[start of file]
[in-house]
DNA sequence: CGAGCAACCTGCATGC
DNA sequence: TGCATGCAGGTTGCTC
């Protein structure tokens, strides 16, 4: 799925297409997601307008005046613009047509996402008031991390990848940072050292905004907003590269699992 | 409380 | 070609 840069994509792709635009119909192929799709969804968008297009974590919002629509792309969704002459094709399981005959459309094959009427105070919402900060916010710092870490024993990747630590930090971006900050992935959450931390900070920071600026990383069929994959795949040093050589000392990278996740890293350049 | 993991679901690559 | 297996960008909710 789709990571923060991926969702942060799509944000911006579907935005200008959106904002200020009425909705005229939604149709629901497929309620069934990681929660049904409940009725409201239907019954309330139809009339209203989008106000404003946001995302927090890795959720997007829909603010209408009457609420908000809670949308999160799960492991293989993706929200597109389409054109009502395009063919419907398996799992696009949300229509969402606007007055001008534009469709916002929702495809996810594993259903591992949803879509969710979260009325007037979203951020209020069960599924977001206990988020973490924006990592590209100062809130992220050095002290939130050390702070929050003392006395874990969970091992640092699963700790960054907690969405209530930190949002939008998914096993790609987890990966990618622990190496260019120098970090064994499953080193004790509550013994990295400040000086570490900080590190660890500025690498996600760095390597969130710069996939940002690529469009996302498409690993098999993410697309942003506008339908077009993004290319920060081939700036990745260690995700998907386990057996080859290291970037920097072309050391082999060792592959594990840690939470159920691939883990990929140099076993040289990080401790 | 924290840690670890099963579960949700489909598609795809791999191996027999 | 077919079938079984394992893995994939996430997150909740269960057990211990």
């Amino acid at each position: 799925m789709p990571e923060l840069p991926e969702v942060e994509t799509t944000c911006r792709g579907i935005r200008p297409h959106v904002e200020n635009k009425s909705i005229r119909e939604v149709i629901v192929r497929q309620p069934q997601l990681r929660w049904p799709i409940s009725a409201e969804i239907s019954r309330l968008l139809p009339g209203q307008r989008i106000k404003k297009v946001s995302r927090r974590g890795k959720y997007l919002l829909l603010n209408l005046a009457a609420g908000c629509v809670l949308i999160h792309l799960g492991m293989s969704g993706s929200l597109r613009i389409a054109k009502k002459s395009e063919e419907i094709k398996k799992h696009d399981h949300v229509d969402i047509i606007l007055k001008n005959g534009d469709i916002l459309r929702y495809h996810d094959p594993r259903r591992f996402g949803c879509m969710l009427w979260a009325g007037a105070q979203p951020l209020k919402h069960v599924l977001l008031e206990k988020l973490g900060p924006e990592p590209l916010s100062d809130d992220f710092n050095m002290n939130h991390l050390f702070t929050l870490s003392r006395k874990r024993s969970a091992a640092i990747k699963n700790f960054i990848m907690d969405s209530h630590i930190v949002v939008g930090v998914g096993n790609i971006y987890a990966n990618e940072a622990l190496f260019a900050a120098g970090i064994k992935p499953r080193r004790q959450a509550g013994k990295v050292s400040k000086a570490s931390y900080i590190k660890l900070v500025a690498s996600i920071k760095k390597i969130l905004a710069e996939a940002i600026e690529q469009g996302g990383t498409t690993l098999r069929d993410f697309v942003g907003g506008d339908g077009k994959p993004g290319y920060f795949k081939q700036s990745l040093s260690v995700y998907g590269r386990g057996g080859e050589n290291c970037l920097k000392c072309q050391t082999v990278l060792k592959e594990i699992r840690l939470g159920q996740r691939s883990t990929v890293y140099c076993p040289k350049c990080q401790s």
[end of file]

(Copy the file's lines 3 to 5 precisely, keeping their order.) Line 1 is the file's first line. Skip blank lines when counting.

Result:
DNA sequence: TGCATGCAGGTTGCTC
């Protein structure tokens, strides 16, 4: 799925297409997601307008005046613009047509996402008031991390990848940072050292905004907003590269699992 | 409380 | 070609 840069994509792709635009119909192929799709969804968008297009974590919002629509792309969704002459094709399981005959459309094959009427105070919402900060916010710092870490024993990747630590930090971006900050992935959450931390900070920071600026990383069929994959795949040093050589000392990278996740890293350049 | 993991679901690559 | 297996960008909710 789709990571923060991926969702942060799509944000911006579907935005200008959106904002200020009425909705005229939604149709629901497929309620069934990681929660049904409940009725409201239907019954309330139809009339209203989008106000404003946001995302927090890795959720997007829909603010209408009457609420908000809670949308999160799960492991293989993706929200597109389409054109009502395009063919419907398996799992696009949300229509969402606007007055001008534009469709916002929702495809996810594993259903591992949803879509969710979260009325007037979203951020209020069960599924977001206990988020973490924006990592590209100062809130992220050095002290939130050390702070929050003392006395874990969970091992640092699963700790960054907690969405209530930190949002939008998914096993790609987890990966990618622990190496260019120098970090064994499953080193004790509550013994990295400040000086570490900080590190660890500025690498996600760095390597969130710069996939940002690529469009996302498409690993098999993410697309942003506008339908077009993004290319920060081939700036990745260690995700998907386990057996080859290291970037920097072309050391082999060792592959594990840690939470159920691939883990990929140099076993040289990080401790 | 924290840690670890099963579960949700489909598609795809791999191996027999 | 077919079938079984394992893995994939996430997150909740269960057990211990």
């Amino acid at each position: 799925m789709p990571e923060l840069p991926e969702v942060e994509t799509t944000c911006r792709g579907i935005r200008p297409h959106v904002e200020n635009k009425s909705i005229r119909e939604v149709i629901v192929r497929q309620p069934q997601l990681r929660w049904p799709i409940s009725a409201e969804i239907s019954r309330l968008l139809p009339g209203q307008r989008i106000k404003k297009v946001s995302r927090r974590g890795k959720y997007l919002l829909l603010n209408l005046a009457a609420g908000c629509v809670l949308i999160h792309l799960g492991m293989s969704g993706s929200l597109r613009i389409a054109k009502k002459s395009e063919e419907i094709k398996k799992h696009d399981h949300v229509d969402i047509i606007l007055k001008n005959g534009d469709i916002l459309r929702y495809h996810d094959p594993r259903r591992f996402g949803c879509m969710l009427w979260a009325g007037a105070q979203p951020l209020k919402h069960v599924l977001l008031e206990k988020l973490g900060p924006e990592p590209l916010s100062d809130d992220f710092n050095m002290n939130h991390l050390f702070t929050l870490s003392r006395k874990r024993s969970a091992a640092i990747k699963n700790f960054i990848m907690d969405s209530h630590i930190v949002v939008g930090v998914g096993n790609i971006y987890a990966n990618e940072a622990l190496f260019a900050a120098g970090i064994k992935p499953r080193r004790q959450a509550g013994k990295v050292s400040k000086a570490s931390y900080i590190k660890l900070v500025a690498s996600i920071k760095k390597i969130l905004a710069e996939a940002i600026e690529q469009g996302g990383t498409t690993l098999r069929d993410f697309v942003g907003g506008d339908g077009k994959p993004g290319y920060f795949k081939q700036s990745l040093s260690v995700y998907g590269r386990g057996g080859e050589n290291c970037l920097k000392c072309q050391t082999v990278l060792k592959e594990i699992r840690l939470g159920q996740r691939s883990t990929v890293y140099c076993p040289k350049c990080q401790s």